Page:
Award-winning dance company celebrates Indian heritage, culture

Mystic India dance company performed on campus on Saturday April 15. The company merges past and present Indian culture in their brilliantly choreographed dances. The performance was the final show in Geneseo Campus Activities Board’s Limelight and Accents series. (Ash Dean/Photo Editor)

Hosted by Limelight and Accents, the award-winning Mystic India dance company blew Geneseo audiences away with a high-energy performance on Saturday April 15. 

The company uses a combination of traditional Indian dance and modern movement, and founder Amit Shah maintains the company by incorporating new Western influences as the company grows. 

Mystic India has received international acclaim in North America, Europe, Africa and Asia as the first United States-based Indian dance company to make this kind of impact on such a large scale. Famous Bollywood icon Farah Khan praises Mystic India, describing their performances as “visually grand and dynamic” and “a kaleidoscope of color and beauty.”

“Their choreography is even better than in the films,” Khan said.

There were several sections to Mystic India’s showing in Geneseo, each showcasing a different facet of Indian culture. Live narration was given before each piece to explain the story behind the dancers’ movements. 

The show opened with the story of Ganesha, the remover of all obstacles. Ganesha is the Indian god of wisdom; over the years, he has become a common symbol of Hinduism. Dancers came on stage in beautifully elaborate and colorful traditional Indian clothing. The dance itself was traditional, with cultural music and movements. The women wore bells on their ankles, which made their movements percussive and attention grabbing.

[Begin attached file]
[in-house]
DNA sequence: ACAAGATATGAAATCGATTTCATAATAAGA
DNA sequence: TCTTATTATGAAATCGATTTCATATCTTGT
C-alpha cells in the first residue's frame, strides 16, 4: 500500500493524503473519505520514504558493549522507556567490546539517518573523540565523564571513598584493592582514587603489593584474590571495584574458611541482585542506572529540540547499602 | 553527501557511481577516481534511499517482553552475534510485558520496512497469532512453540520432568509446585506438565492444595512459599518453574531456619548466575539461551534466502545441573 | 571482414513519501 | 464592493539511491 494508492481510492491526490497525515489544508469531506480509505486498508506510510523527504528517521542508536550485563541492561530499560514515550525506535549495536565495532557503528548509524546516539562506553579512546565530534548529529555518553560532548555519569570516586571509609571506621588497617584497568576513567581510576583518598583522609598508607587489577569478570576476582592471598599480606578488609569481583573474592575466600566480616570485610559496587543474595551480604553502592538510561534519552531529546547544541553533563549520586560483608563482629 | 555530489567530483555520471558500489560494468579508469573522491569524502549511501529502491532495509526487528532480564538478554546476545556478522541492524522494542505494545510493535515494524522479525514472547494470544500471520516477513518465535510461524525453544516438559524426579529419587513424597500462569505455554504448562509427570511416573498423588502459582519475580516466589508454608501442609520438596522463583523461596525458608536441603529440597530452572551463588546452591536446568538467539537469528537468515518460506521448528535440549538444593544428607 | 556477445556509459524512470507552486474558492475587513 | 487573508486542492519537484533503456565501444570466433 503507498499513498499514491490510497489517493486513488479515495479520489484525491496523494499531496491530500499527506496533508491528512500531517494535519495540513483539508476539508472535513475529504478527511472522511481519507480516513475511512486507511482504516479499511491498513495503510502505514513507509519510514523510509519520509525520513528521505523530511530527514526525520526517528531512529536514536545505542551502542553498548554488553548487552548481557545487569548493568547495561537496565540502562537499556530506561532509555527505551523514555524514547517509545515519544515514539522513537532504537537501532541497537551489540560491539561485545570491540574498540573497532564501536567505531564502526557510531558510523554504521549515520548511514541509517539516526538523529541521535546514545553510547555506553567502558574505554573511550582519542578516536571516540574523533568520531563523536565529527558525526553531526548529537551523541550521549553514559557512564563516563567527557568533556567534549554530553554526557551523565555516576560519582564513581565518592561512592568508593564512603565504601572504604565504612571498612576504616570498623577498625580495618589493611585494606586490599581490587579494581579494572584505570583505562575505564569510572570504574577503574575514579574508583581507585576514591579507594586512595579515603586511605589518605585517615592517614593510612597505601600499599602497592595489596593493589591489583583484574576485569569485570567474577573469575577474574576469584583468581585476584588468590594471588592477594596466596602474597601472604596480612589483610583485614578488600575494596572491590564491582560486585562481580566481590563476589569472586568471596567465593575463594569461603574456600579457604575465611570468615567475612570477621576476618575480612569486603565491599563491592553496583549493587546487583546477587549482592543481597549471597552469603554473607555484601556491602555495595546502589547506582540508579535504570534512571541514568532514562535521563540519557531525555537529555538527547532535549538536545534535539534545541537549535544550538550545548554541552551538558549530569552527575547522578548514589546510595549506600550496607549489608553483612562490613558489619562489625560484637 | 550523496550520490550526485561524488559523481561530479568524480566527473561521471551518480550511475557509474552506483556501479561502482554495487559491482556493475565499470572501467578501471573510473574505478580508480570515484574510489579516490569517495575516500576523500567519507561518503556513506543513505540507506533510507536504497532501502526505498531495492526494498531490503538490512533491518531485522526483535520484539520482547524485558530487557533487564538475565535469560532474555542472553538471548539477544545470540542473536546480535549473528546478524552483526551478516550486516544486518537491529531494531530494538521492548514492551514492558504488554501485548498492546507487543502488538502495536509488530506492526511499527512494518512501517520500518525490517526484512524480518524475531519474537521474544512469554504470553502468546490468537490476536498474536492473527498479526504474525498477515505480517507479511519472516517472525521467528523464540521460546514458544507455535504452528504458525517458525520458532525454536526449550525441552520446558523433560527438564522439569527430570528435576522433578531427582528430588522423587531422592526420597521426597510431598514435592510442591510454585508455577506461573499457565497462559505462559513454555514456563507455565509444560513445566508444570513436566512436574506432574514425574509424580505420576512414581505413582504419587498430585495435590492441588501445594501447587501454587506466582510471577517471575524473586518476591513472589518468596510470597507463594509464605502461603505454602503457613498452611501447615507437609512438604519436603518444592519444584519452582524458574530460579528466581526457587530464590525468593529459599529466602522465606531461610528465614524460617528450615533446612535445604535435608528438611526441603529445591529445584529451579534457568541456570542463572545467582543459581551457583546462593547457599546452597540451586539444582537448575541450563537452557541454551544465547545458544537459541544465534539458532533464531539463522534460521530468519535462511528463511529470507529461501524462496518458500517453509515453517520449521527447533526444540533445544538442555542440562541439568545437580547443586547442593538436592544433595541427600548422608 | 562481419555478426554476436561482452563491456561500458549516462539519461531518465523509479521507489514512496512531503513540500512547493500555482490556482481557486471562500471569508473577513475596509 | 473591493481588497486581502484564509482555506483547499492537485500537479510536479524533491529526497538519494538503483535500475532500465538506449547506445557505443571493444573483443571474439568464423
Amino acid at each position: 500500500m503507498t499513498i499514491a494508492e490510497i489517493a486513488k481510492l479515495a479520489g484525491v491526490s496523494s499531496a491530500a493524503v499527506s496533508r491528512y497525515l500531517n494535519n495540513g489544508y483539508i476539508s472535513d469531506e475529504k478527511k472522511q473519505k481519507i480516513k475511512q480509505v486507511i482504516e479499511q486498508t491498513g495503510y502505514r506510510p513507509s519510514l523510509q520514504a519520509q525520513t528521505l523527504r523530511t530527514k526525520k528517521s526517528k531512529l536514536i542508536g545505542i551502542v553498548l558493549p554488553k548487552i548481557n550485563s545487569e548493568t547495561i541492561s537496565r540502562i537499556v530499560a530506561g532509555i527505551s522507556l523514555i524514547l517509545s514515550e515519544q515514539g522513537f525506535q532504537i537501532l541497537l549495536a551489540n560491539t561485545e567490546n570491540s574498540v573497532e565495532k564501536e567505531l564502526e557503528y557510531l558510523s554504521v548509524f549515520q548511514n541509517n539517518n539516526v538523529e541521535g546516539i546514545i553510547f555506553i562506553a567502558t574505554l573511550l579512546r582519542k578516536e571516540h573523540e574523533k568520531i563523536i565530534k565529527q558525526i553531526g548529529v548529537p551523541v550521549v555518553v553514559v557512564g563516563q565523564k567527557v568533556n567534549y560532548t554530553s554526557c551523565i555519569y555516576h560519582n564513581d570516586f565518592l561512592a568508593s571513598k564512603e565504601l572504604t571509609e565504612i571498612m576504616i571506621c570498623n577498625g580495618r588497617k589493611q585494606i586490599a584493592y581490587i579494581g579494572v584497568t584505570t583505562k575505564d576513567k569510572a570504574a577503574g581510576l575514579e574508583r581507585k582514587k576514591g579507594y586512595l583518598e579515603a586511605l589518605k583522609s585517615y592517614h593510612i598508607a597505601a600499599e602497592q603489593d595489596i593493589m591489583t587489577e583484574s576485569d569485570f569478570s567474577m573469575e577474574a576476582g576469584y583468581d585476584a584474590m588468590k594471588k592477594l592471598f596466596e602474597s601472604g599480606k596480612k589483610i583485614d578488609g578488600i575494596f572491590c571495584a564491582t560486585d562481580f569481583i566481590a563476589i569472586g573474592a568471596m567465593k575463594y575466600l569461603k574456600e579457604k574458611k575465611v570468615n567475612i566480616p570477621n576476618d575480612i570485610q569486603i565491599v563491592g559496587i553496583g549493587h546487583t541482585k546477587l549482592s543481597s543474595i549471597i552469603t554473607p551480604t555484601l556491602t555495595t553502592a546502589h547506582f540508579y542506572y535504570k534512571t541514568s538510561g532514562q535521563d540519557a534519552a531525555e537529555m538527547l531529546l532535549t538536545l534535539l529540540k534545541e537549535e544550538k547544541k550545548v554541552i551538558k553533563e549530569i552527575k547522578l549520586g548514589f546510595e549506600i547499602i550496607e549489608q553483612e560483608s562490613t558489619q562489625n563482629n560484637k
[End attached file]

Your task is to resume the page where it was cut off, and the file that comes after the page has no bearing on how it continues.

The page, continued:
The next piece was based on Holi, the festival of color in which children throw colored powder at each other in a celebration of color and life. The dancers in this number wore different colored costumes and threw glitter at each other and even into the audience. 

The next two parts of the performance were dance numbers that doubled as scenes of a play, the first of which told the story of Radha Krishna, two Hindu gods that represent masculinity and femininity. The performers—as well as the live narrator—did a beautiful job of portraying this love story and the classic Indian folktale. 

The second part was a recreation of the history of King Akbar, the third ruler of India during the Mughal Dynasty. He is known as a force of equality because he created his own religion: “a religion of God.” 

Soon, the dancers returned to the stage with explosive energy. In this section, they portrayed the different subcultures among the villages of India, illustrating both the similarities and differences between these Indian cultures. The style of dancing, tempo and clothing varied for each subculture, and the dance incorporated Bhangra, a style of dance traditional to the Punjab region of India typically performed to the beat of a drum.

The performance then morphed into a much more modern form of dance. The performance became Westernized, but still showcased Bollywood culture. The choreography and costuming also appeared to be more sexualized and flashy, showing how Western ideas and modern pop culture has been integrated into traditional Indian culture. 

Mystic India was a spectacular show with an eclectic collection of numbers. The choreography, music and beautiful performers took the audience on a stunning journey through Indian culture and history.